Bloomberg New Energy Finance (BNEF) reported on July 10 that renewable energy investments fell in China, the US, and Europe in the first half of 2019. The year-on-year declines for the US and Europe were 6% and 4% respectively. China saw the steepest drop in seven years with the magnitude of decline coming to 39%. Changes in government policies have been the chief factor that caused renewable energy investments in China to contract significantly in the recent period. On the whole, the slowdown in these three major markets also caused the global renewable energy investments to slide by 14% year on year for the first half of 2019.
The latest renewable energy investment figures released by BNEF show that China remains one of the leading countries in terms of activities. Its share of the global investments in the first half of the year came to 24%. Moreover, the growth of renewable energies in China continues to far outpace the growths of fossil fuels and nuclear power. In particular, the country is the world’s largest market for solar PV, with an annual installed capacity of 43GW for 2018 and a cumulative installed capacity surpassing 170GW.
The Chinese government acted to rein in the breakneck growth of the domestic PV market in the middle of 2018 with the implementation of the “531 New Deal.” Under the new arrangement, FiT rates were substantially reduced, and strict limits were imposed on the building of new PV power plants. Due to this radical shift in policies, investments in the country’s PV market for 2018 were halved (a 53% drop compared with 2017). Also, CleanTechnica reported that PV installations in China came to just 5.2GW in the first quarter of 2019, translating to a decrease of 46% year on year. Looking ahead, there is a high degree of uncertainty in China’s PV market as the state takes on a new approach in renewable energy policies and programs.
On the other hand, China’s outlook is not as pessimistic as it seems. Justin Wu, head of BNEF’s Asia-Pacific operation, said that while renewable energy investments in the country have dropped lately, the figures for the first half of 2019 “probably overstate” the severity of the situation. Wu pointed out that the Chinese are now adopting an auction mechanism for setting up renewable energy projects. Hence, new solar tenders around the country will again inject a lot of capital into the domestic PV market in the near future. Wu also added that China is expected to initiate several large-scale wind projects in the second half of 2019.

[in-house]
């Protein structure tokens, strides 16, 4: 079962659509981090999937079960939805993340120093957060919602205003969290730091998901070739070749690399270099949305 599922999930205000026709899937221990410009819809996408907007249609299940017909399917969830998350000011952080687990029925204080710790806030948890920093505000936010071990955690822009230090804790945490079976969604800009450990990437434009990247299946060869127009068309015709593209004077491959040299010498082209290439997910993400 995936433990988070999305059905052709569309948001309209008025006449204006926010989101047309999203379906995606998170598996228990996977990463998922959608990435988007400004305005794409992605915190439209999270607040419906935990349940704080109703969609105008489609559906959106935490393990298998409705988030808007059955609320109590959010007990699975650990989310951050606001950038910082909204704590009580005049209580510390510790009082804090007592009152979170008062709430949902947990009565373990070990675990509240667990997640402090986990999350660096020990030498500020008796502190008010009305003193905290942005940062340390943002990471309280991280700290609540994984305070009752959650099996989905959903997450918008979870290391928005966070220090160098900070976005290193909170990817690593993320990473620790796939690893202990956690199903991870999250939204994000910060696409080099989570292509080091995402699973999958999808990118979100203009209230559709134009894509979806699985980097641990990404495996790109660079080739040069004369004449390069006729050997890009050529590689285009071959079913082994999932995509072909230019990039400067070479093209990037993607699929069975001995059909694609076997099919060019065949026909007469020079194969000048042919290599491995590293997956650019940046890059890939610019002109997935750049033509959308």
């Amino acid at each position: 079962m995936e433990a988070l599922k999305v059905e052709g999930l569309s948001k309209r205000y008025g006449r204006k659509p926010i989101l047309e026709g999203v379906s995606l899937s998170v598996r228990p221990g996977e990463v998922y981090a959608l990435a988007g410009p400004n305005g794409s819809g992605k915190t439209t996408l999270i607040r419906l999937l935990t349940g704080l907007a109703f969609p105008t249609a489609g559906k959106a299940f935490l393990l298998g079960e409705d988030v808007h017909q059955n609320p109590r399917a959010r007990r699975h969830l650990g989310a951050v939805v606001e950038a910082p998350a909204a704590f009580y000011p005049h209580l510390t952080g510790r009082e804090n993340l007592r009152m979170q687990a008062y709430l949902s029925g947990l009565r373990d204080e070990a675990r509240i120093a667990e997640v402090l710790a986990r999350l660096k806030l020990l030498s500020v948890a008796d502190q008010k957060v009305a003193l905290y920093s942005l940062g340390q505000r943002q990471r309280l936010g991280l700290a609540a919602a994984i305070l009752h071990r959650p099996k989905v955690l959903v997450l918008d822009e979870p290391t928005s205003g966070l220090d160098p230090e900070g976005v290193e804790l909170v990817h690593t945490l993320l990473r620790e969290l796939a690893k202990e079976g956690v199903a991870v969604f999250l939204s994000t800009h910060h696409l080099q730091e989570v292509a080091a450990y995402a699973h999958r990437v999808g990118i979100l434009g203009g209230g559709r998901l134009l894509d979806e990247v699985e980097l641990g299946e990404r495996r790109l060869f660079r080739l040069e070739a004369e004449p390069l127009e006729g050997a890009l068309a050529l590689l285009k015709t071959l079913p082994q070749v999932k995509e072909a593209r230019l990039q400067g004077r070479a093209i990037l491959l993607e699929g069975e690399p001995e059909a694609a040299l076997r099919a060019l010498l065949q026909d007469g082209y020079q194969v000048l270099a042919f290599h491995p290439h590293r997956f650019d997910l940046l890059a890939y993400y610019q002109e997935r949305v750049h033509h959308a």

In tandem with the cuts made to FiT rates, the Chinese government is now enforcing higher performance standards for PV power plants. Project developers are thus encouraged to pursue business models that need less or no subsidy. China’s FiT scheme for 2019 was formally released in April. In the following month, the Chinese government also approved a series of grid-parity (or low-subsidy) PV and wind projects totaling around 21GW. On account of these factors, BNEF expects China’s renewable energy market to become notably stronger in the second half of 2019.
In contrast to China’s downturn, several other countries saw surges in renewable investments during the year’s first half. Two examples that BNEF brought up in its data release are Dubai and Taiwan, where projects running up to billions of US dollars are being developed. In Dubai, the fourth phase of the Mohammed bin Rashid Al Maktoum Solar Park – Noor Energy 1 – is currently under construction. Scheduled for completion in 2020, this 950MW hybrid CSP+PV project is the largest of its kind in the world.
The offshore wind farms along the west coast of Taiwan are also on the list of the major sources of investments. Denmark’s Ørsted is responsible for developing two sites next to the shores of Changhua County. The total generation capacity of these two projects is set at 900MW. Germany’s WPD is also working on a 640MW wind farm at another site off Yunlin County. By and large, Taiwan’s offshore wind projects will make significant contribution to renewable energy investments worldwide during 2019.
On an even more positive note, Japan, India, Brazil, and Spain all exhibited growth during the first half of 2019. In Europe, Spain is a very noticeable bright spot with investments for the half-year period soaring by a massive 235% year on year to US$3.7 billion. As many countries around the world are maintaining or raising the level of investments in renewable energies, their growth has helped partially offset the slowdown in the three major markets. Consequently, the decline in the overall global investments for the first half of 2019 was not particularly serious in BNEF’s view.
(This article is an English translation of news content provided by EnergyTrend’s media partner TechNews. Photo credit: Pixabay)